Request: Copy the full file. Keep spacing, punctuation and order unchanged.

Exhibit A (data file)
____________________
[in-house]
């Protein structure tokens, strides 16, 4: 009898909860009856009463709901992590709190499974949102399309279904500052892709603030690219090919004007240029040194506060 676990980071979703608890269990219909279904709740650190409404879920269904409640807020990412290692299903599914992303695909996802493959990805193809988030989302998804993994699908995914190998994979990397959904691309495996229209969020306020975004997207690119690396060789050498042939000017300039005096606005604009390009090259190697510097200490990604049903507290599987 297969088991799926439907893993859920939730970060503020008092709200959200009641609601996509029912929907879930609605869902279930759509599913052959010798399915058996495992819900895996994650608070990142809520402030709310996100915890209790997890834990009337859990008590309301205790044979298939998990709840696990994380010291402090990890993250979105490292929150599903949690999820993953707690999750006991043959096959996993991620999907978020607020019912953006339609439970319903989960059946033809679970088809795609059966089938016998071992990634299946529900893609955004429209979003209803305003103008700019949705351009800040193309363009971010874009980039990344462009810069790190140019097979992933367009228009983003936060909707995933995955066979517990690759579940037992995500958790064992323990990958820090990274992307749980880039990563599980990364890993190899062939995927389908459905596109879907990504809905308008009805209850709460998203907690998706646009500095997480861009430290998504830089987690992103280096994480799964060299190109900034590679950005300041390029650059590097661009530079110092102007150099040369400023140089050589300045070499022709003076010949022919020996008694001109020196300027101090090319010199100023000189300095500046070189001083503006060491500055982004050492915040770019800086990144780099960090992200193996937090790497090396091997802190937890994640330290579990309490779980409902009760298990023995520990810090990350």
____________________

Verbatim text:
[in-house]
């Protein structure tokens, strides 16, 4: 009898909860009856009463709901992590709190499974949102399309279904500052892709603030690219090919004007240029040194506060 676990980071979703608890269990219909279904709740650190409404879920269904409640807020990412290692299903599914992303695909996802493959990805193809988030989302998804993994699908995914190998994979990397959904691309495996229209969020306020975004997207690119690396060789050498042939000017300039005096606005604009390009090259190697510097200490990604049903507290599987 297969088991799926439907893993859920939730970060503020008092709200959200009641609601996509029912929907879930609605869902279930759509599913052959010798399915058996495992819900895996994650608070990142809520402030709310996100915890209790997890834990009337859990008590309301205790044979298939998990709840696990994380010291402090990890993250979105490292929150599903949690999820993953707690999750006991043959096959996993991620999907978020607020019912953006339609439970319903989960059946033809679970088809795609059966089938016998071992990634299946529900893609955004429209979003209803305003103008700019949705351009800040193309363009971010874009980039990344462009810069790190140019097979992933367009228009983003936060909707995933995955066979517990690759579940037992995500958790064992323990990958820090990274992307749980880039990563599980990364890993190899062939995927389908459905596109879907990504809905308008009805209850709460998203907690998706646009500095997480861009430290998504830089987690992103280096994480799964060299190109900034590679950005300041390029650059590097661009530079110092102007150099040369400023140089050589300045070499022709003076010949022919020996008694001109020196300027101090090319010199100023000189300095500046070189001083503006060491500055982004050492915040770019800086990144780099960090992200193996937090790497090396091997802190937890994640330290579990309490779980409902009760298990023995520990810090990350």